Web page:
The statistics are staggering: 44 percent of lesbian women, 61 percent of bisexual women, 26 percent of gay men, 37 percent of bisexual men and nearly half of transgender people will be raped, attacked or stalked by an intimate partner in their lifetime. The statistics are similarly high when it comes to sexual assault.
The numbers within the LGBT community are slightly higher than the general population, but the fact is that cases of domestic violence, dating violence, sexual assault and stalking are evident everywhere—whether it’s in the emergency room or the morgue. And this violence causes permanent harm to families and communities, including the LGBT community.
It’s time—way past time—to do more to stop this violence and to protect our communities. That means reauthorizing the Violence Against Women Act (VAWA) with modest but meaningful improvements that enhance our nation’s response to these heinous crimes. This means moving forward—never backward or static—and maintaining vital protections for all survivors.
For more than three decades, the Los Angeles LGBT Center—the world’s largest LGBT organization—has spearheaded programs dedicated to reducing, preventing and ultimately eliminating domestic and sexual violence in our local LGBT communities. Annually we advocate for more than 500 survivors. We know the barriers our survivors experience. They tell us they are sometimes turned away from services, denied restraining orders even when there is clear evidence of violence or mistreated by law enforcement.
Imagine how much harder it must be for the isolated LGBT survivor living in a conservative state, such as Alabama. At a recent domestic violence training I conducted in Idaho, most of the participants believed they had never knowingly worked with an LGBT survivor.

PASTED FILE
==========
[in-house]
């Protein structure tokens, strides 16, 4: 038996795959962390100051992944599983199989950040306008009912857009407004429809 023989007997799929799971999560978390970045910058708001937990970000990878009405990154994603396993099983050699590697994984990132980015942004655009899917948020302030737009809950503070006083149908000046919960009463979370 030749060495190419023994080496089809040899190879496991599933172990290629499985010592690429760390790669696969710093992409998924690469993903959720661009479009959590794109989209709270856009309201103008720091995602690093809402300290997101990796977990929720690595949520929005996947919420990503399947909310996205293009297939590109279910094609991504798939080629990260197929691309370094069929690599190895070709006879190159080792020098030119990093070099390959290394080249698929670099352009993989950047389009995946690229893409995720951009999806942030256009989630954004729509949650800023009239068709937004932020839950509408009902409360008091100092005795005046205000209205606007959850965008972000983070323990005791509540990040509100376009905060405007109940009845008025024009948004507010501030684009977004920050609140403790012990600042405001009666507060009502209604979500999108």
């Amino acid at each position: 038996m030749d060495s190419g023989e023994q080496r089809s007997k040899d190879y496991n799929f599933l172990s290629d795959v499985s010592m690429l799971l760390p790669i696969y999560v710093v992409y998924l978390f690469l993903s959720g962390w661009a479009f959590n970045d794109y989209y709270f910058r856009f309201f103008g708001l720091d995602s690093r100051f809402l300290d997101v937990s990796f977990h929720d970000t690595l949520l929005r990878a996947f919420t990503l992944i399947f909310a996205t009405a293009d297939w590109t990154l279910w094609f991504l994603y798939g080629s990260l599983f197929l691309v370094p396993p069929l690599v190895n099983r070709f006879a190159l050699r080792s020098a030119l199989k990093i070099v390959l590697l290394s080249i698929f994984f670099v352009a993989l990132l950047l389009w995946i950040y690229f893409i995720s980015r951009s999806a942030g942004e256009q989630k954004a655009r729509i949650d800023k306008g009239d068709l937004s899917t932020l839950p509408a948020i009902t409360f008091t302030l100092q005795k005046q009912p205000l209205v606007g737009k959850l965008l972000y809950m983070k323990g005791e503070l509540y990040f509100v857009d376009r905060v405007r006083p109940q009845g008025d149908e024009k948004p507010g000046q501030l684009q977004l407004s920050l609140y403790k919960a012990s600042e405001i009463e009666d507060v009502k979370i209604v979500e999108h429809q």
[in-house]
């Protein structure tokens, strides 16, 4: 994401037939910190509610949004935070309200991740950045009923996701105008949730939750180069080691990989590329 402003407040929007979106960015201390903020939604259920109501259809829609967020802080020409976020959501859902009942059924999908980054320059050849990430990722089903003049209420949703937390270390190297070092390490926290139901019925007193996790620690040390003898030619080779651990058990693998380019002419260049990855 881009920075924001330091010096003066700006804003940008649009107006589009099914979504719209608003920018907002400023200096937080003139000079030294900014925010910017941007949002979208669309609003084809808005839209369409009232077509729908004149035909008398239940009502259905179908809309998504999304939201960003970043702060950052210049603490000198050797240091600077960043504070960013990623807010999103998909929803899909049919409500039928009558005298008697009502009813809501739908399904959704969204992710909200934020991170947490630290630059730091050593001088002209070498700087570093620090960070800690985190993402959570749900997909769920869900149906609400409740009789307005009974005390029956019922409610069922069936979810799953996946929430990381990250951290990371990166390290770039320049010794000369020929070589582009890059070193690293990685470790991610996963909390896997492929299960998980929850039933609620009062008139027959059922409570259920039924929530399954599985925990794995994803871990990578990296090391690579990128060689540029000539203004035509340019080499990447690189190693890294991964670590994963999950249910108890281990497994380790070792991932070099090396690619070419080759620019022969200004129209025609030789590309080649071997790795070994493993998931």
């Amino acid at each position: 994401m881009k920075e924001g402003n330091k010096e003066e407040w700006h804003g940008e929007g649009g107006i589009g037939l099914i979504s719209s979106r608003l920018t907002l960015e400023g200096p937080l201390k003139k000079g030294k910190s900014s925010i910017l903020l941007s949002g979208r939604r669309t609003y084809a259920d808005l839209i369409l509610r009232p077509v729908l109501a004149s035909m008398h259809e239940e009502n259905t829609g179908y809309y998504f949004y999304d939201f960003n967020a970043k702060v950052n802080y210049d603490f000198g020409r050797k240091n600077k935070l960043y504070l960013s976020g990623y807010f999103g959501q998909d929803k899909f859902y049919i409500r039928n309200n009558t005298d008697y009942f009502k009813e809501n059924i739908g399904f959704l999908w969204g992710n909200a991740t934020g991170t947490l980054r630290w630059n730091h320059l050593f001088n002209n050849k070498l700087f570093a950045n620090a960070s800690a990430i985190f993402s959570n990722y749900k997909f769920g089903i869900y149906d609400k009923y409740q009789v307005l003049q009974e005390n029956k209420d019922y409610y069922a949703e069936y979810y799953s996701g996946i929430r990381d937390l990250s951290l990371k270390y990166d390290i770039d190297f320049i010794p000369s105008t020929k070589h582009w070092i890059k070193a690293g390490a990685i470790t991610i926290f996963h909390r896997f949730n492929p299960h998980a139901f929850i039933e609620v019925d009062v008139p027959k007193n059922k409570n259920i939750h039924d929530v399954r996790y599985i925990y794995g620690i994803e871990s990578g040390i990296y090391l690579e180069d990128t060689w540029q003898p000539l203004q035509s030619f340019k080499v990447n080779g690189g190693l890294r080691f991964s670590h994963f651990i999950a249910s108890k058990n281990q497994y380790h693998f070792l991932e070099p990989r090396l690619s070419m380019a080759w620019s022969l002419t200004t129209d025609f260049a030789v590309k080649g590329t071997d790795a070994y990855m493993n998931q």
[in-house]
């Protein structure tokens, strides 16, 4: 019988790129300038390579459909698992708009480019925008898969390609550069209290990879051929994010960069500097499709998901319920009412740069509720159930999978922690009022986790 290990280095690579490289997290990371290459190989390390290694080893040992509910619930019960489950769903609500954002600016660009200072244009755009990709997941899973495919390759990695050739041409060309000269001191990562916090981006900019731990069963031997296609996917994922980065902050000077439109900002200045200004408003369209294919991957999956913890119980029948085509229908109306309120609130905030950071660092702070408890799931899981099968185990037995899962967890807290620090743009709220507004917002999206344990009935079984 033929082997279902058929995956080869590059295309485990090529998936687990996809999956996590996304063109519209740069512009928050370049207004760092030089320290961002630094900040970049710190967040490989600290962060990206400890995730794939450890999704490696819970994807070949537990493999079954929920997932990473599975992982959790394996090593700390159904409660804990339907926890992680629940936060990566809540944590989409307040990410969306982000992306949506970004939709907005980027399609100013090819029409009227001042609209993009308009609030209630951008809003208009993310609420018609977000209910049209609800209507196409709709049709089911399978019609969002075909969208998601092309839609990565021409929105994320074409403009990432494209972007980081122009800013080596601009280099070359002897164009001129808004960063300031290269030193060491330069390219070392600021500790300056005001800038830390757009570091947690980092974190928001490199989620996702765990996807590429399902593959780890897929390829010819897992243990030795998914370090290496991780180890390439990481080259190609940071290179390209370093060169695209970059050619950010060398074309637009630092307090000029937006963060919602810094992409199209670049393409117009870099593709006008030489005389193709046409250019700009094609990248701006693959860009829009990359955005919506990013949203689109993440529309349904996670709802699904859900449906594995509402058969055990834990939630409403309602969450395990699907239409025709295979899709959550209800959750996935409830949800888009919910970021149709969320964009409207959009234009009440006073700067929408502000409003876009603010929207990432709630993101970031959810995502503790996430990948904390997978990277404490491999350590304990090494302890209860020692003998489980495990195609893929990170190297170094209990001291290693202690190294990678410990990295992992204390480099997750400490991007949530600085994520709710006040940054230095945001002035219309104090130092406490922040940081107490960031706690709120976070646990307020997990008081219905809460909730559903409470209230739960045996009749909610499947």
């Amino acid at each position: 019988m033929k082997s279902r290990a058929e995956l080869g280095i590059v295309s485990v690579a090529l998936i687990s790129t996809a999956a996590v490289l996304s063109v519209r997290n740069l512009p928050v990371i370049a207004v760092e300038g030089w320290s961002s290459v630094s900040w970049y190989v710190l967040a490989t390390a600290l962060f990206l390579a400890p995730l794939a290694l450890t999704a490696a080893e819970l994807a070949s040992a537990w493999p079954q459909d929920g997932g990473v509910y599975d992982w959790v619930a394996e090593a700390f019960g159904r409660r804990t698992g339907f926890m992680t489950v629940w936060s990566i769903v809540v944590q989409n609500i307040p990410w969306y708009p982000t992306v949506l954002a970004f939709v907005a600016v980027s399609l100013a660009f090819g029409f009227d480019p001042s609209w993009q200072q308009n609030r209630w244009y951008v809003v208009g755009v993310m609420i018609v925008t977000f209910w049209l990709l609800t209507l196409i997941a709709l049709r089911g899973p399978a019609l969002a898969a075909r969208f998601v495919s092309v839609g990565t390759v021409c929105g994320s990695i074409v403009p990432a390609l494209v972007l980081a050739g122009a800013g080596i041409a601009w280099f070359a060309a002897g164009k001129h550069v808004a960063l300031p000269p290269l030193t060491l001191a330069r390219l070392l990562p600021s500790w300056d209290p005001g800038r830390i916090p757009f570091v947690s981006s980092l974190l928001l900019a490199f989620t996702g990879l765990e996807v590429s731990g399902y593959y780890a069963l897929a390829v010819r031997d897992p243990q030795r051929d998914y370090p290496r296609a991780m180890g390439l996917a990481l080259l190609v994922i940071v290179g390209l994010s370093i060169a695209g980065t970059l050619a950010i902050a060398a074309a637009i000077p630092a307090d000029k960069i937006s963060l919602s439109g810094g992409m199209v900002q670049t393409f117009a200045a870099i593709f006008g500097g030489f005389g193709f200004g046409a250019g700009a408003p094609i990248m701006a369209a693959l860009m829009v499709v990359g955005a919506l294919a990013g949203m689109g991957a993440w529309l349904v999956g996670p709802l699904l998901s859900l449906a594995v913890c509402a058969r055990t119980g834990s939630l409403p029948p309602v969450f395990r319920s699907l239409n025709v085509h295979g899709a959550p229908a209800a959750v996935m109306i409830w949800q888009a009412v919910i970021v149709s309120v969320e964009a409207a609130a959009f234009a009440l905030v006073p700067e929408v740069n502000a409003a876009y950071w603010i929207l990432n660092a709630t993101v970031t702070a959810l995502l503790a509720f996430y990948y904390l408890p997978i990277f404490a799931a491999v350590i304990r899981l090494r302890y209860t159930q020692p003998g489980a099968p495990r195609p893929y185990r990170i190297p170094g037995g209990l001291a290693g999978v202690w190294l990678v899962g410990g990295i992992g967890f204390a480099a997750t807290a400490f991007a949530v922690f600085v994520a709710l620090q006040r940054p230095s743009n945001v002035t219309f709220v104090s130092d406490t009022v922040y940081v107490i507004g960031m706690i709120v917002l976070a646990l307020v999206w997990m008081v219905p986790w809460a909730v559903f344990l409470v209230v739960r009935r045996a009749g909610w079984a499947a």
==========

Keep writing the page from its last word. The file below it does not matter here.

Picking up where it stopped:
This is why the Los Angeles Center has, for the last decade, worked to ensure that federal legislation like VAWA explicitly incorporates the needs of LGBT survivors. In 2013 we successfully obtained the first ever nondiscrimination provisions in federal law on the basis of sexual orientation and gender identity as part of the reauthorization of VAWA. To this day, those provisions remain the only explicit federal statutory protections for the LGBT community.
VAWA’s authorization expired in mid-February. So the opportunity to reauthorize VAWA is upon us again. Some congressmembers have declared they want to roll-back these protections, including the protections for LGBT people. We cannot let this happen. We must ensure that this reauthorization is responsive to the needs of all victims and survivors.
The Violence Against Women Reauthorization Act of 2019, H.R.1585, passed the House of Representatives with strong bipartisan support. Based on extensive consultations with victim service providers, law enforcement and other experts, this bill preserves the previous gains and improves current law to better meet the needs of victims and survivors of domestic violence and sexual assault. This bill invests in prevention. It protects victims and survivors and helps them rebuild their lives, and it critically maintains protections for the LGBT community.
More than ever, we need Congress to make it a priority to reauthorize VAWA. Stopping domestic and sexual violence and protecting victims must be our country’s priority. I urge you to call on your senators to support a Senate bill substantially similar to H.R.1585—survivors everywhere are counting on us!
Terra Russell-Slavin is the director of policy and community building at the Los Angeles LGBT Center.
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